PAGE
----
Episode Title: "When the Dead Come Knocking"
Writer: Frank Renzulli
Director: Dan Sackheim
Previously on "The Walking Dead":
As a reader of “The Walking Dead” comic book series, I always appreciate the way that the TV series will change up events and characters to keep everyone guessing. The television incarnation has also been remarkably faithful to some of the series’ most violent moments... until now.
And if the line of acceptable violence has finally been drawn, it will be interesting to see if the eventual follow up is also softened for a television audience.
Full spoilers lie ahead for "When the Dead Come Knocking." Nobody’s holding a knife in your teeth to make you read this if you aren’t up to date on the show!
Without spoiling the comic storyline for anyone who eventually wants to read it, I’ll try to refrain from saying too much about what happened the first time around. Glenn (Steven Yeun) was one of the initial captives at Woodbury, but Maggie (Lauren Cohan) was not. And despite the torments of Woodbury, they both got off relatively lightly compared to the events in the comic book.
In many ways, it was a better decision to have Glenn take the brunt of the torture from his “old friend” Merle Dixon (Michael Rooker). By refusing to cave in and even headbutting Merle, Glenn demonstrated that he’s become a much stronger character since his introduction to the series. Glenn even gets the badass moment of the episode by managing to break out of his chair and kill an attacking zombie. That was just a great sequence.
As for Maggie, the Governor (David Morrissey) not so subtly threatens to rape her. But unlike his comic book counterpart, the Governor doesn’t go through with it. That’s where the line appears to be drawn for now. I don’t believe that the choice was made simply to keep the Governor likable. He’s already demonstrated how crazy he is. When the Governor intimidates Maggie by saying he’ll bring Glenn’s head into the room, we know it’s not an idle threat.
This Governor may not be as skeevy as his original model, but he’s no less dangerous. However, sparing Maggie from sexual assault may mean that the TV series isn’t heading towards one of the most gruesome revenge sequences I’ve ever seen. That vengeance is now Maggie and Glenn’s to claim, unless things go spectacularly wrong in the next episode. But if the television story goes that route, it would be pushing the boundaries of what can be shown even on basic cable.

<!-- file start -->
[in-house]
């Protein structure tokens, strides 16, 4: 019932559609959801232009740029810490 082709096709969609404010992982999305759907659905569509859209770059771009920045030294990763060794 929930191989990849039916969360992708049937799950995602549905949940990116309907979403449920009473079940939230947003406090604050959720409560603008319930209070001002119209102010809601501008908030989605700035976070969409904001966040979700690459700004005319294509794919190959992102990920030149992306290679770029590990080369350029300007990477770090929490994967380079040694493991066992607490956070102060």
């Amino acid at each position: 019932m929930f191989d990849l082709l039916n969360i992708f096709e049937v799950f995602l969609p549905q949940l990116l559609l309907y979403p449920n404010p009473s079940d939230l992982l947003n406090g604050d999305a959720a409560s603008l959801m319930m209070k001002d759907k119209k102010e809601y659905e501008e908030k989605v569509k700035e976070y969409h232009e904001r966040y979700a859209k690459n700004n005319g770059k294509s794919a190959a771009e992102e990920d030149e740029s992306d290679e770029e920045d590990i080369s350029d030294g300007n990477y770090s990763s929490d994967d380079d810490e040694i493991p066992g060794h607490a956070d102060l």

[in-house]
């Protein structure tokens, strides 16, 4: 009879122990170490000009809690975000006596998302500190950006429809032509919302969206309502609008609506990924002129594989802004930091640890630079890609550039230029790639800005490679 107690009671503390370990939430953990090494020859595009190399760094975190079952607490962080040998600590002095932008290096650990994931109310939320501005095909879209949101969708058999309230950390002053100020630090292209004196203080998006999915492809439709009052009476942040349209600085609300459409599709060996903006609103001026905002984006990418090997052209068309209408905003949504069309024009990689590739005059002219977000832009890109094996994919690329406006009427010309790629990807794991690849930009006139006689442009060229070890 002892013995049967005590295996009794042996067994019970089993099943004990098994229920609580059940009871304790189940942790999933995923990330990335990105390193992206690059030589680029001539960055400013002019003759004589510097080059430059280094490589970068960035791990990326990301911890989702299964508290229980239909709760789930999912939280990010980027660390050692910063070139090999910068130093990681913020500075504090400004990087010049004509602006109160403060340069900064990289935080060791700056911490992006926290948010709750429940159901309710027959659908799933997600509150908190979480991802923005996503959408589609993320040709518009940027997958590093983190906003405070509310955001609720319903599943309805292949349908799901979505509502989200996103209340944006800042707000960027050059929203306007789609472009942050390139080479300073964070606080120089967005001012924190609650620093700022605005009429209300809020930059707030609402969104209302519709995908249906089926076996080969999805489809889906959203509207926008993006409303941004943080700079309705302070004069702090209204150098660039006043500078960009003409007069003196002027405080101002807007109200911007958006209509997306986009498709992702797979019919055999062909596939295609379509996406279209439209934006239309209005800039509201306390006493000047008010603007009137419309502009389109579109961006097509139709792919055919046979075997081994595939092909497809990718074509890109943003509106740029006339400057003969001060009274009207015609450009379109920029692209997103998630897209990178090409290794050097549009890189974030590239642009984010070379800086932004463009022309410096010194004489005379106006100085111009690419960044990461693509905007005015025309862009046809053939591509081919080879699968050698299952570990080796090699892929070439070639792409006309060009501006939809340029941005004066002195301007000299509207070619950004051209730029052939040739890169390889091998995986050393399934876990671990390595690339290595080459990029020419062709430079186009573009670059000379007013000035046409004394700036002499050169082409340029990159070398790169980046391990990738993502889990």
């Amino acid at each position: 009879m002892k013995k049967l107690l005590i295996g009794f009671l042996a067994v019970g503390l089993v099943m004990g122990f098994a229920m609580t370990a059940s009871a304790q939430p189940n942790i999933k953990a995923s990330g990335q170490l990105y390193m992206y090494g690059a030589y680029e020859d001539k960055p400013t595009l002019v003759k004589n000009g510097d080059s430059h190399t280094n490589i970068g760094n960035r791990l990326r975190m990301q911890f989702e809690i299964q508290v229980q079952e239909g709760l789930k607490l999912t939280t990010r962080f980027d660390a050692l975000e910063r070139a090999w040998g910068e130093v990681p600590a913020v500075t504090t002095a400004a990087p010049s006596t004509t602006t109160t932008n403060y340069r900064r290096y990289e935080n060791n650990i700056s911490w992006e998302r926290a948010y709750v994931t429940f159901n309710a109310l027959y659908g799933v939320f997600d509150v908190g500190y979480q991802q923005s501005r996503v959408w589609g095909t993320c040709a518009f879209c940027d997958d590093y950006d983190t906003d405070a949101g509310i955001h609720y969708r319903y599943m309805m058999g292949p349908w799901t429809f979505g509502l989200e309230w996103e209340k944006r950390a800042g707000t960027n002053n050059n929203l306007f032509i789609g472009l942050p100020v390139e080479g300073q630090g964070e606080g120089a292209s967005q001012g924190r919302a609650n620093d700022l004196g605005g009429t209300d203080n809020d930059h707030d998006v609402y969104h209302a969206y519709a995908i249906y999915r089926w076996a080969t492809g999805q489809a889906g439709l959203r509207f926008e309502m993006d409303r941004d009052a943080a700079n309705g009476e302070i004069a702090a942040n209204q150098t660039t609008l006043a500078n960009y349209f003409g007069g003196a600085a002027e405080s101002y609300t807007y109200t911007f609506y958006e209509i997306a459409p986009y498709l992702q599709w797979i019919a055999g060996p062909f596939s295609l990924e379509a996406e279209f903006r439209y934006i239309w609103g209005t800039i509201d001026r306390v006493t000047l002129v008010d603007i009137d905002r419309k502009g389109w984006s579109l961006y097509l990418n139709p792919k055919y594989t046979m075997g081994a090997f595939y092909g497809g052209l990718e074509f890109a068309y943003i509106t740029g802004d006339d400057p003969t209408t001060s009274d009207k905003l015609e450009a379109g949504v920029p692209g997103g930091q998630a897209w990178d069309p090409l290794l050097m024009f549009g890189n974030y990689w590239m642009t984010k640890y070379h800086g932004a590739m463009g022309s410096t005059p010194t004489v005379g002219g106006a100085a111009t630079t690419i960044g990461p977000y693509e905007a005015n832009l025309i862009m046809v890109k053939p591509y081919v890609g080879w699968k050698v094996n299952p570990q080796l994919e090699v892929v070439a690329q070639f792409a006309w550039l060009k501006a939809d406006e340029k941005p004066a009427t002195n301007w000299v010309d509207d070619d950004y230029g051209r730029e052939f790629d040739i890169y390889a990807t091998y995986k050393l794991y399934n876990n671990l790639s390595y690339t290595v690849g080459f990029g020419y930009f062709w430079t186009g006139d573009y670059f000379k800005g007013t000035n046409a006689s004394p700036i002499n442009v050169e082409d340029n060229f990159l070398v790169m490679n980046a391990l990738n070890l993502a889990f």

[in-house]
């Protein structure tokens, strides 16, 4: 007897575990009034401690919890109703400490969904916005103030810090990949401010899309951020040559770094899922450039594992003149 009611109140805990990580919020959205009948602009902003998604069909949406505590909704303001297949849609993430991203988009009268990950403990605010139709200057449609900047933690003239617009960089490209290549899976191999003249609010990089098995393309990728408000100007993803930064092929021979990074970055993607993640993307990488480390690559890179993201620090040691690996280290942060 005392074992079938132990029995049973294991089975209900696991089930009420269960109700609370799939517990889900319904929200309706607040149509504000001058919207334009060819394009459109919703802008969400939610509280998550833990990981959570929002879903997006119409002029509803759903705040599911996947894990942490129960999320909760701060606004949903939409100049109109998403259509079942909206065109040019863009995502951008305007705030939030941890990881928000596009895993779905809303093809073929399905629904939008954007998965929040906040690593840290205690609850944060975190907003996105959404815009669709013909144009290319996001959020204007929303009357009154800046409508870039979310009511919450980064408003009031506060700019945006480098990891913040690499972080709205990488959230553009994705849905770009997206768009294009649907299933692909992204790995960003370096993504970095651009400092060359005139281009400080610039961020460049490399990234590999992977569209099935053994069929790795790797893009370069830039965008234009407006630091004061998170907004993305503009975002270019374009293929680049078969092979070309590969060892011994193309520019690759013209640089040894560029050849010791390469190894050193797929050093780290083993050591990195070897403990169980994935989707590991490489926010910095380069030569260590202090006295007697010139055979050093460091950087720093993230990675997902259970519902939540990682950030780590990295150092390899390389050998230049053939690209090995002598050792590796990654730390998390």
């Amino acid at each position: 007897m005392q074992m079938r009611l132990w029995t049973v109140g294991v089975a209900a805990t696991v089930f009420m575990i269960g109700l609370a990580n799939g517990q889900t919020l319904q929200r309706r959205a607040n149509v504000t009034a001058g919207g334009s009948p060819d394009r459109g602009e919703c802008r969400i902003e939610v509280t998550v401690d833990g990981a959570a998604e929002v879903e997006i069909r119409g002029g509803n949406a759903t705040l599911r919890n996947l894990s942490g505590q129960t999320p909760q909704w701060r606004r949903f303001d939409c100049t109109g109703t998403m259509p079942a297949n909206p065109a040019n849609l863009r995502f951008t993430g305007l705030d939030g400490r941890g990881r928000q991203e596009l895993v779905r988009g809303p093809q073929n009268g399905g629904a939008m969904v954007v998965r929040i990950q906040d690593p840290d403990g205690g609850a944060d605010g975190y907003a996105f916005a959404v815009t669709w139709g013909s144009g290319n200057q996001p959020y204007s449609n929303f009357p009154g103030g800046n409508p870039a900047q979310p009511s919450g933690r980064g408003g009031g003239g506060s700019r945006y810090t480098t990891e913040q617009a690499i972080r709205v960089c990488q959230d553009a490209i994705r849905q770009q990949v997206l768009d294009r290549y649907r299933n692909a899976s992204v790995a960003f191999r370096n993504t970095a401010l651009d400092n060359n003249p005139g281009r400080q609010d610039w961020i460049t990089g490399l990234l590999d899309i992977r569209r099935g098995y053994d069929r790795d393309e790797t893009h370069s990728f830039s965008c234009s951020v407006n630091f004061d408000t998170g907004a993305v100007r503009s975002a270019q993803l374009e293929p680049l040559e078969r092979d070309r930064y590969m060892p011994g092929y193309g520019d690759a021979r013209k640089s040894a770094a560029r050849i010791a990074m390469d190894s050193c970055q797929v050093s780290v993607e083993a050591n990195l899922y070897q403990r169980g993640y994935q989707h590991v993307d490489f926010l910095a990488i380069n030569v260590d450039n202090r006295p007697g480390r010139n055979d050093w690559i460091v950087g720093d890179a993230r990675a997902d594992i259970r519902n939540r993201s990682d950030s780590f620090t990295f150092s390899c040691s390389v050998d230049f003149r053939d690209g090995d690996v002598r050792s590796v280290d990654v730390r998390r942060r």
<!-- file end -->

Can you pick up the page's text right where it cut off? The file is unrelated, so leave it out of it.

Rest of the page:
Getting back to Glenn and Merle, both Yeun and Rooker were terrific in their scenes. Rooker is a particularly entertaining performer and Merle is a great villain. Even when torturing Glenn, Merle is still pretty funny. But he has plenty of chilling asides, including his wish that T-Dog died slowly. Merle also has a moment when he realizes that Glenn is trying to feed him misinformation because he lists Andrea (Laurie Holden) as still being among his crew.
Ultimately, it’s Maggie who breaks down and tells the Governor where the prison is after Glenn is threatened right in front of her. Privately, the Governor expresses disbelief and almost admiration for what Glenn’s group has done with the prison. But he fears that they are a much larger force than the ten people Maggie cited.
I’m still not enjoying the Governor’s romance with Andrea, through no fault of the performers. It’s just a little weird that Andrea has no clue how screwed up the Governor really is. Or she’s simply blinding herself to the truth. Andrea’s subplot this week with Milton (Dallas Roberts) seemed to be a deliberate callback to watching her sister, Amy reanimate as a walker. There’s an indication that Andrea is scared that Milton is right about the dead retaining some of their knowledge and that she killed her sister before it could happen.
However, Milton seems hopelessly naive about what the transformation really does to its victims. When the old man walker attacks him and Andrea puts him down, I half expected Milton to yell at her for ruining his experiment.
Back at the prison, Rick Grimes (Andrew Lincoln) and company got their first look at Michonne (Danai Gurira) in action and there wasn’t a lot of trust on either side. I don’t remember Michonne bothering to share her name with the Grimes gang and Rick even grabs her wounded leg as a way to force her to tell them what happened to Glenn and Maggie.
It’s somewhat surprising that Michonne either doesn’t realize she’s stumbled into Andrea’s old group or she’s choosing to remain silent. Michonne does seem to be affected when she sees the group react like a family to the return of Carol (Melissa McBride). Unfortunately for Rick and Carl (Chandler Riggs), Carol reminds them that they recently lost Lori. The non-verbal cues in that scene and between Rick and Michonne in their first meeting were very effective.
Eventually, Michonne shares enough about Glenn and Maggie’s fate that a rescue party is formed with Daryl ( Norman Reedus), Oscar (Vincent Ward), Rick and Michonne. The rescue party’s detour into the secluded cabin of a crazy man was pretty pointless... right up until Michonne killed him to prevent him from letting a horde of walkers into his home. Oscar seemed to be the only one horrified that the group then decided to feed the dead crazy man to the walkers while they slipped out the back.
By the end, Rick’s crew is poised for an assault on Woodbury while the Governor is sending scouts to the prison. Next week, the first shots of the war between the survivors will officially be fired. Despite the relative fast pace of the third season to date, “The Walking Dead” has approached this moment at a very deliberate pace. There’s a lot of ground to cover in the conflict between the prison survivors and Woodbury. That may be more than nine episodes can cover in the remainder of the season...